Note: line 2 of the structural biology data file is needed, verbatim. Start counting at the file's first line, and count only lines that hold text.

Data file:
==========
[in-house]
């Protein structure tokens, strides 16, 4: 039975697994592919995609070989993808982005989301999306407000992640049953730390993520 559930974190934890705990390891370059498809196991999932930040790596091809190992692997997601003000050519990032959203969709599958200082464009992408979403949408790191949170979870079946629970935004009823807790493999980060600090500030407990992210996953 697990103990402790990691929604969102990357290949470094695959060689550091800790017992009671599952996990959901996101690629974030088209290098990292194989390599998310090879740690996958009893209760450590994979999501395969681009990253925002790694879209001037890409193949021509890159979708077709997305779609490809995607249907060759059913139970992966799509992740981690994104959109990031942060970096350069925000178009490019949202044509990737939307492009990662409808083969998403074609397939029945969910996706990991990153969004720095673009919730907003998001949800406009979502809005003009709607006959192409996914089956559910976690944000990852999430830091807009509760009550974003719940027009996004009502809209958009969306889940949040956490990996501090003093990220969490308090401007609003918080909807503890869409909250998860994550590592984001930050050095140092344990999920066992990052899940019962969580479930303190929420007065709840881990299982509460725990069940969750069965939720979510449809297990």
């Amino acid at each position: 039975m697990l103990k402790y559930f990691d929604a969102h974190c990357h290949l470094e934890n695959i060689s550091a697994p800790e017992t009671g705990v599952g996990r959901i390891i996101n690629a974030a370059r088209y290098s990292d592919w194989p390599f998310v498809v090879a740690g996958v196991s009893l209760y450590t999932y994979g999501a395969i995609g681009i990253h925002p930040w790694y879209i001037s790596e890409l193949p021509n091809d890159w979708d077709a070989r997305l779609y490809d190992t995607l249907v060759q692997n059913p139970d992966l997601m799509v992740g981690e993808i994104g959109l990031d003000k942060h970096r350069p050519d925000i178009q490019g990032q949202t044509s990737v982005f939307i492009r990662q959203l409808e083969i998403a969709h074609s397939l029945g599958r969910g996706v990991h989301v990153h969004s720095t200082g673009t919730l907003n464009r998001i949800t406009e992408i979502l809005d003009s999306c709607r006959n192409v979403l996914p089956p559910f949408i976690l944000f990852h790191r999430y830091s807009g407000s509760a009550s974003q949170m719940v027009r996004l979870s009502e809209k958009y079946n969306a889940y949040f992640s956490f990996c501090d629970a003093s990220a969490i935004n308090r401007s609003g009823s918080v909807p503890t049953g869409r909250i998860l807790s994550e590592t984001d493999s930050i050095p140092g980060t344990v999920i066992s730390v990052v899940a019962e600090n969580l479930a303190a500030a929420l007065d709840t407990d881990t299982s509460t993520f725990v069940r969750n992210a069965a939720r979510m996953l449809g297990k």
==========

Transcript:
């Protein structure tokens, strides 16, 4: 039975697994592919995609070989993808982005989301999306407000992640049953730390993520 559930974190934890705990390891370059498809196991999932930040790596091809190992692997997601003000050519990032959203969709599958200082464009992408979403949408790191949170979870079946629970935004009823807790493999980060600090500030407990992210996953 697990103990402790990691929604969102990357290949470094695959060689550091800790017992009671599952996990959901996101690629974030088209290098990292194989390599998310090879740690996958009893209760450590994979999501395969681009990253925002790694879209001037890409193949021509890159979708077709997305779609490809995607249907060759059913139970992966799509992740981690994104959109990031942060970096350069925000178009490019949202044509990737939307492009990662409808083969998403074609397939029945969910996706990991990153969004720095673009919730907003998001949800406009979502809005003009709607006959192409996914089956559910976690944000990852999430830091807009509760009550974003719940027009996004009502809209958009969306889940949040956490990996501090003093990220969490308090401007609003918080909807503890869409909250998860994550590592984001930050050095140092344990999920066992990052899940019962969580479930303190929420007065709840881990299982509460725990069940969750069965939720979510449809297990």